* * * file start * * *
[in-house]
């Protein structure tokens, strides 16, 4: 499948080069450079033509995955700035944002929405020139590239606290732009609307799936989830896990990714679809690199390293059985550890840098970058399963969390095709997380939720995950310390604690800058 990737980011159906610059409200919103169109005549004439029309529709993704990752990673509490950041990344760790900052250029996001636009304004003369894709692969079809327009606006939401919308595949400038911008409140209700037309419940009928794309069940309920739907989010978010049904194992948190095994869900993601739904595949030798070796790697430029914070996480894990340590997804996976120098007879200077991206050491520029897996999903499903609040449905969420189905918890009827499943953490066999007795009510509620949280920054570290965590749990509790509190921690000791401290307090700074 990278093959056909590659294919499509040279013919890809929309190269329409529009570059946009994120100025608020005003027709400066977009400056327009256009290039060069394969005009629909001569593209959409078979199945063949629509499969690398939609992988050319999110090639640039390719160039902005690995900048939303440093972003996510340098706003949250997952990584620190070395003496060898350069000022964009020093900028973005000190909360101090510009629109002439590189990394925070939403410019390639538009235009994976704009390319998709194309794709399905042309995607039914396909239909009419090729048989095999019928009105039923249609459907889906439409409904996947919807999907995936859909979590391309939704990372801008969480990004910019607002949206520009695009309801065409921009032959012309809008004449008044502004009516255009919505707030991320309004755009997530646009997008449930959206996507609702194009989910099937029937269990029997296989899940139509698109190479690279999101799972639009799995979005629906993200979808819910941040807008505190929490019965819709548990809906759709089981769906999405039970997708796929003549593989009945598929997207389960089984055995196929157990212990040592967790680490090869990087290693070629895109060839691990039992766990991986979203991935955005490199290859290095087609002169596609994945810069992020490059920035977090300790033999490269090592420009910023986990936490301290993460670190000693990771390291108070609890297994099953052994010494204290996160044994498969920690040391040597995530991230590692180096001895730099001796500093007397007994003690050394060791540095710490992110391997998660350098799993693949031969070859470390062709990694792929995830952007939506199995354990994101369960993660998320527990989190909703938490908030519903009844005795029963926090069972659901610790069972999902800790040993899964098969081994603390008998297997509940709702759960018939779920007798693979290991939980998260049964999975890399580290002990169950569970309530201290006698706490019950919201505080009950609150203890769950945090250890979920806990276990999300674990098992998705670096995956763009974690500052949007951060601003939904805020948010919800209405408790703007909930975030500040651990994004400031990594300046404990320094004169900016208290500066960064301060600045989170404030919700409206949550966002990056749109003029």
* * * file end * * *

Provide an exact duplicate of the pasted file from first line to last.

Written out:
[in-house]
């Protein structure tokens, strides 16, 4: 499948080069450079033509995955700035944002929405020139590239606290732009609307799936989830896990990714679809690199390293059985550890840098970058399963969390095709997380939720995950310390604690800058 990737980011159906610059409200919103169109005549004439029309529709993704990752990673509490950041990344760790900052250029996001636009304004003369894709692969079809327009606006939401919308595949400038911008409140209700037309419940009928794309069940309920739907989010978010049904194992948190095994869900993601739904595949030798070796790697430029914070996480894990340590997804996976120098007879200077991206050491520029897996999903499903609040449905969420189905918890009827499943953490066999007795009510509620949280920054570290965590749990509790509190921690000791401290307090700074 990278093959056909590659294919499509040279013919890809929309190269329409529009570059946009994120100025608020005003027709400066977009400056327009256009290039060069394969005009629909001569593209959409078979199945063949629509499969690398939609992988050319999110090639640039390719160039902005690995900048939303440093972003996510340098706003949250997952990584620190070395003496060898350069000022964009020093900028973005000190909360101090510009629109002439590189990394925070939403410019390639538009235009994976704009390319998709194309794709399905042309995607039914396909239909009419090729048989095999019928009105039923249609459907889906439409409904996947919807999907995936859909979590391309939704990372801008969480990004910019607002949206520009695009309801065409921009032959012309809008004449008044502004009516255009919505707030991320309004755009997530646009997008449930959206996507609702194009989910099937029937269990029997296989899940139509698109190479690279999101799972639009799995979005629906993200979808819910941040807008505190929490019965819709548990809906759709089981769906999405039970997708796929003549593989009945598929997207389960089984055995196929157990212990040592967790680490090869990087290693070629895109060839691990039992766990991986979203991935955005490199290859290095087609002169596609994945810069992020490059920035977090300790033999490269090592420009910023986990936490301290993460670190000693990771390291108070609890297994099953052994010494204290996160044994498969920690040391040597995530991230590692180096001895730099001796500093007397007994003690050394060791540095710490992110391997998660350098799993693949031969070859470390062709990694792929995830952007939506199995354990994101369960993660998320527990989190909703938490908030519903009844005795029963926090069972659901610790069972999902800790040993899964098969081994603390008998297997509940709702759960018939779920007798693979290991939980998260049964999975890399580290002990169950569970309530201290006698706490019950919201505080009950609150203890769950945090250890979920806990276990999300674990098992998705670096995956763009974690500052949007951060601003939904805020948010919800209405408790703007909930975030500040651990994004400031990594300046404990320094004169900016208290500066960064301060600045989170404030919700409206949550966002990056749109003029």